|Jepson Flora Project: Jepson Interchange|
|TREATMENT FROM THE JEPSON MANUAL (1993)||
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Jepson Interchange (more information)
©Copyright 1993 by the Regents of the University of California
AND IS MAINTAINED FOR ARCHIVAL PURPOSES ONLY
Annual, perennial herb, shrubs, generally bristly or sharply hairy
Stem prostrate to erect
Leaves cauline, often with basal rosette, generally simple, alternate; lower sometimes opposite, entire
Inflorescence: cyme, generally elongate, panicle-, raceme- or spike-like, coiled in flower, generally uncoiled in fruit or flowers 12 per axil
Flowers generally bisexual, generally radial; sepals 5, free or fused in lower half; corolla 5-lobed, generally salverform, top of tube generally appendaged, appendages 5, alternating with stamens, sometimes arching over tube; stamens 5, epipetalous; ovary superior, generally 4-lobed, style generally entire
Fruit: nutlets 14, smooth to variously roughened, sometimes prickly or bristled
Genera in family: ± 100 genera, ± 2000 species: tropical, temp, especially w North America, Medit; some cultivated (Borago, Echium, Myosotis, Symphytum ).
Almost all genera may be TOXIC from alkaloids or accumulated nitrates
Recent taxonomic note: Recently treated to include Hydrophyllaceae [Olmsted et al. 2000 Mol Phylog Evol 16:96112]
Family description, key to genera by Timothy C. Messick.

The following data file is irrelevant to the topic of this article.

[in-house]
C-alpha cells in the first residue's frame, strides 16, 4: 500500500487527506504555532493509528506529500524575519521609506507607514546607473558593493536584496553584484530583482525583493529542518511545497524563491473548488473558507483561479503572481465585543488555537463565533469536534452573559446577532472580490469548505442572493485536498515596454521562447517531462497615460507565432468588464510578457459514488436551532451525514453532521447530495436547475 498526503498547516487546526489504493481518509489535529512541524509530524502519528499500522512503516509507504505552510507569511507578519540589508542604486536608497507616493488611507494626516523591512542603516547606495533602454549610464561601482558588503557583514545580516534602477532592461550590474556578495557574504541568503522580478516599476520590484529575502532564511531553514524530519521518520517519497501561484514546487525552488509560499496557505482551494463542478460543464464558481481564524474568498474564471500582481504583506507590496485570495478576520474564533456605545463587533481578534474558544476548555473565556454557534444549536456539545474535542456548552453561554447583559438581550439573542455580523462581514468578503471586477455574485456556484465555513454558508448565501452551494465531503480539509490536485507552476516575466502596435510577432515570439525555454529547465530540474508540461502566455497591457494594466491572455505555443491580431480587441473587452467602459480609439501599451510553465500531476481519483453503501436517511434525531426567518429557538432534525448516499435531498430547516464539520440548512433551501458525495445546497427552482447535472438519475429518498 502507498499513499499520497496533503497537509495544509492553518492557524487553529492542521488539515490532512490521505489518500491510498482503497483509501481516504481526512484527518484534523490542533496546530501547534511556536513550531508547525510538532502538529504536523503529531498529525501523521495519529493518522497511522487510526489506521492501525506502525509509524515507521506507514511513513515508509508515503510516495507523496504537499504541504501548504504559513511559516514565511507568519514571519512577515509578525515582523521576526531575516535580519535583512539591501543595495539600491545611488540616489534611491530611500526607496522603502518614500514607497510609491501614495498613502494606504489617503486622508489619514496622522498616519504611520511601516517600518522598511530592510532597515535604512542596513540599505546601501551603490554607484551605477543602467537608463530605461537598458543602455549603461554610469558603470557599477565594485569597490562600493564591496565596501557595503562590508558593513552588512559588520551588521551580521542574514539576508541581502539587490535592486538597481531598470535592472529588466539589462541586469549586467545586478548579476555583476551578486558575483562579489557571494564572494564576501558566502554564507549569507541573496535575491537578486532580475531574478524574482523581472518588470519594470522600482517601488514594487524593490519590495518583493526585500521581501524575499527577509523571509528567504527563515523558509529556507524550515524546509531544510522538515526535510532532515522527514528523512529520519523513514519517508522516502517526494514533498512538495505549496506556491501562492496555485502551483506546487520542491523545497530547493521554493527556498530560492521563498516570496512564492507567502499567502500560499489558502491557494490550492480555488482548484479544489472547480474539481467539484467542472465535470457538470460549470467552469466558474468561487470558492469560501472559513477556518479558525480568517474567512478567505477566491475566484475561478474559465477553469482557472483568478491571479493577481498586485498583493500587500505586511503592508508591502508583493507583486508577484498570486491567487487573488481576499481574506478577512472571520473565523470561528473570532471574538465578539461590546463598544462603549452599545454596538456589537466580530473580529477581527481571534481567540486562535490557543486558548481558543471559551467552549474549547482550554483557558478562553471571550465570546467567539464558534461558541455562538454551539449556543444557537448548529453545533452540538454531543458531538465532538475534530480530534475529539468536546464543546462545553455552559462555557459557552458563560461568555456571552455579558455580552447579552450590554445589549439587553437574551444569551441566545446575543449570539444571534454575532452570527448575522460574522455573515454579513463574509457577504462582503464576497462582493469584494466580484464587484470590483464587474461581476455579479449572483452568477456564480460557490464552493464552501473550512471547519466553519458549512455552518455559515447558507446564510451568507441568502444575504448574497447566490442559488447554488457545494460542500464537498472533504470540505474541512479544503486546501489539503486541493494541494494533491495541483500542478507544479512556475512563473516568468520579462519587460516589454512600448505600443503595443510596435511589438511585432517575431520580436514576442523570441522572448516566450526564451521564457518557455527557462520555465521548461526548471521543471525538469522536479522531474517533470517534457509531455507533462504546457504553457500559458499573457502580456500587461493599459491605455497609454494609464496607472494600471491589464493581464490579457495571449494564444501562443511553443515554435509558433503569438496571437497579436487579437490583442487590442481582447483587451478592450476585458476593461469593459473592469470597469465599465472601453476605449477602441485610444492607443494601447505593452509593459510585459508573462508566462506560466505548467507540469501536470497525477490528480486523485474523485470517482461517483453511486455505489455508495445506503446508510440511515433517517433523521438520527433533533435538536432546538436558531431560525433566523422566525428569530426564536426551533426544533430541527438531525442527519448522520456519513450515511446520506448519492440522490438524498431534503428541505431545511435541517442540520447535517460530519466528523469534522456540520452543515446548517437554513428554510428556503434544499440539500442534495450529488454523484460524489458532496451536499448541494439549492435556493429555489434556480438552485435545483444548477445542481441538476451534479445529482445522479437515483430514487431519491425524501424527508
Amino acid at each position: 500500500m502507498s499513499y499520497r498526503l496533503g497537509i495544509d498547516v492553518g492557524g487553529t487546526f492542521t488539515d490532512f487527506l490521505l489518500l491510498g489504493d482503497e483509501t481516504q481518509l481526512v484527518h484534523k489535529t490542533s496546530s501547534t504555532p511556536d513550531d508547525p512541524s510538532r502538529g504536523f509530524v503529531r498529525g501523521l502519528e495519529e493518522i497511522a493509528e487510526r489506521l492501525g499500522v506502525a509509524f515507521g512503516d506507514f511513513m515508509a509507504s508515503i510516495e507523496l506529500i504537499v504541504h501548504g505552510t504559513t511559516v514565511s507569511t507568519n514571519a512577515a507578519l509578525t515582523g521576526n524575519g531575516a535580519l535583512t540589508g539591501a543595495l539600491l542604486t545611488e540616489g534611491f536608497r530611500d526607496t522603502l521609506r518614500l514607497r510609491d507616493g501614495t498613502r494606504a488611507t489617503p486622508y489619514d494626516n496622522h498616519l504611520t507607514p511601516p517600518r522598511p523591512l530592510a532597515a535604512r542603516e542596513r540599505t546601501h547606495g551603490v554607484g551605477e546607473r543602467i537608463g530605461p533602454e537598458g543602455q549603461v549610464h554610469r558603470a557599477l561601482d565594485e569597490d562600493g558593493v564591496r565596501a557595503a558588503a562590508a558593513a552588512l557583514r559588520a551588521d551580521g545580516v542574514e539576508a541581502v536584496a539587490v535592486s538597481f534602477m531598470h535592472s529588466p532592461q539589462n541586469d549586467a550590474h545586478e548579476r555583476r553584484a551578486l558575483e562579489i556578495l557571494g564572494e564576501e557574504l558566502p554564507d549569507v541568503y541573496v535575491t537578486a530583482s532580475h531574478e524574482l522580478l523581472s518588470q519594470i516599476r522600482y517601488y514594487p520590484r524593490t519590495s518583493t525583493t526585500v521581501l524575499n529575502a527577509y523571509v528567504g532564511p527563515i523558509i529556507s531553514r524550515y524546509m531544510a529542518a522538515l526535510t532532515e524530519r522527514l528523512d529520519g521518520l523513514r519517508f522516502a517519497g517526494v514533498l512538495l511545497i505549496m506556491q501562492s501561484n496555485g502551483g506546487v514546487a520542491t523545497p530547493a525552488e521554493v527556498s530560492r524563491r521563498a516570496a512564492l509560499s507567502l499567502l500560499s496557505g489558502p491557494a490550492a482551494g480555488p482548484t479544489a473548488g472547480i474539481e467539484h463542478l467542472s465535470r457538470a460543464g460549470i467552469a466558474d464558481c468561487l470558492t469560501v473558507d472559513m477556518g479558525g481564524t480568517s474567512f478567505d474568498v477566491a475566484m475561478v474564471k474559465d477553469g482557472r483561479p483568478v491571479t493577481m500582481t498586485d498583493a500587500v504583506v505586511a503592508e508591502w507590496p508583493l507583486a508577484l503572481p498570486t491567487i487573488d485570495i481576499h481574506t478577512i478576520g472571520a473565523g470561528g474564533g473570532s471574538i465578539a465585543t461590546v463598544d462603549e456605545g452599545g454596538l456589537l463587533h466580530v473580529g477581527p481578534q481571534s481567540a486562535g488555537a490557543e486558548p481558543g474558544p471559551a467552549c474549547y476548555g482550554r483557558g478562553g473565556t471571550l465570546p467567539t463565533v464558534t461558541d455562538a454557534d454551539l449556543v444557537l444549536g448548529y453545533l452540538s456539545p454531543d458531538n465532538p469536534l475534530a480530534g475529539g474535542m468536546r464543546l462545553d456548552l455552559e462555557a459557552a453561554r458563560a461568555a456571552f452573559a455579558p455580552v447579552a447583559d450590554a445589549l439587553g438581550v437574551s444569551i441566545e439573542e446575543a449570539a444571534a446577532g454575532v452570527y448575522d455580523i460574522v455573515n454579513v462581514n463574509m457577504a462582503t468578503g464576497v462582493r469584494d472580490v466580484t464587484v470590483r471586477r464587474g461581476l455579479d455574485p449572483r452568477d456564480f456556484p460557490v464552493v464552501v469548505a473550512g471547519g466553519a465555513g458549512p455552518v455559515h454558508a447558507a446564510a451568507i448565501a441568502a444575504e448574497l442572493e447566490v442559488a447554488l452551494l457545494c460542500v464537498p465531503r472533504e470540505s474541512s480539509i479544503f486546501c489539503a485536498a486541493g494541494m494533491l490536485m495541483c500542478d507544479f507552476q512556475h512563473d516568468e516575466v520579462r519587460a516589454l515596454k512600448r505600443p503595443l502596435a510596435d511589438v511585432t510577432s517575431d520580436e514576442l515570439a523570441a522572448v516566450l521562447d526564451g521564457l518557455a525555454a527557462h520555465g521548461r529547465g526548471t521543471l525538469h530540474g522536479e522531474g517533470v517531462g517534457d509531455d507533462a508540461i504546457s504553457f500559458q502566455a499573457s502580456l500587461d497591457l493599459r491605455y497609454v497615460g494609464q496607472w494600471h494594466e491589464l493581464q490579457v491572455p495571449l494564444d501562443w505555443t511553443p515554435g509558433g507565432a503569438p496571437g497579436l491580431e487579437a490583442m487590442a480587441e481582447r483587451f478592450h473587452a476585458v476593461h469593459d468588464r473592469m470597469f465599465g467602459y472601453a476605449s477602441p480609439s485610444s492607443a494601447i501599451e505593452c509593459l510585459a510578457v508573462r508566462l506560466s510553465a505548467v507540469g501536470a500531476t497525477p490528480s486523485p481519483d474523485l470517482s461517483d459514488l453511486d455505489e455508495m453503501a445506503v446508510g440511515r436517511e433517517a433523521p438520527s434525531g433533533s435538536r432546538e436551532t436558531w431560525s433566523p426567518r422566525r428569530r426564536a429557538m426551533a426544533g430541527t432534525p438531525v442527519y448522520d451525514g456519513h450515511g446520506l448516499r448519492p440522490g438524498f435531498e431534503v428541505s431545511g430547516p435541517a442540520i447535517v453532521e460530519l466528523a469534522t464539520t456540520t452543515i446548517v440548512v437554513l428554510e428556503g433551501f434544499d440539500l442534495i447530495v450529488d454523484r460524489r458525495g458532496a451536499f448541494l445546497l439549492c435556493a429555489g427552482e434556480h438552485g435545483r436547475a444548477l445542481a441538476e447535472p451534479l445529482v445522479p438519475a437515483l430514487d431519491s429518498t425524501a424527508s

Annual; hairs generally bristly, often with bulbous bases
Stem generally erect, 212 dm, generally green
Leaves basal and cauline, alternate, sessile or lower short-petioled, generally linear to narrowly lanceolate or oblong, generally ± entire
Inflorescence spike-like, generally ± terminal; tip coiled
Flower generally radial; calyx lobes 5, sometimes appearing to be 24 from fusion; corolla orange or yellow, limb generally with 5 red-orange marks
Fruit: nutlets erect, ± triangular, generally with oval lateral scar, generally with round or sharp tubercles
Species in genus: 10 species: w North America, sw South America, widely alien elsewhere
Etymology: (W. Amsinck, patron of Hamburg Botanic Garden, early 19th century)
Reference: [Ray & Chisaki 1957 Amer J Bot 44:529554]
Self-compatible; often heterostylous; large-flowered taxa generally cross-pollinated, small-flowered self-pollinated.
Seeds and herbage TOXIC to livestock (especially cattle) from alkaloids and high nitrate concentrations. Sharp plant hairs irritate human skin.
Flower: calyx lobes 24; corolla 816 mm, 210 mm wide at top, yellow or orange, tube 20-veined near base
Fruit 2.54 mm; surface cobblestone-like or round-tubercled, ridged or not
Ecology: Common. Often disturbed places
Elevation: 502200 m.
Bioregional distribution: Inner North Coast Ranges (Colusa Co.), Great Central Valley, San Francisco Bay Area, South Coast Ranges, Western Transverse Ranges, Great Basin Floristic Province, Desert
Distribution outside California: to Washington, Idaho, Arizona, S.America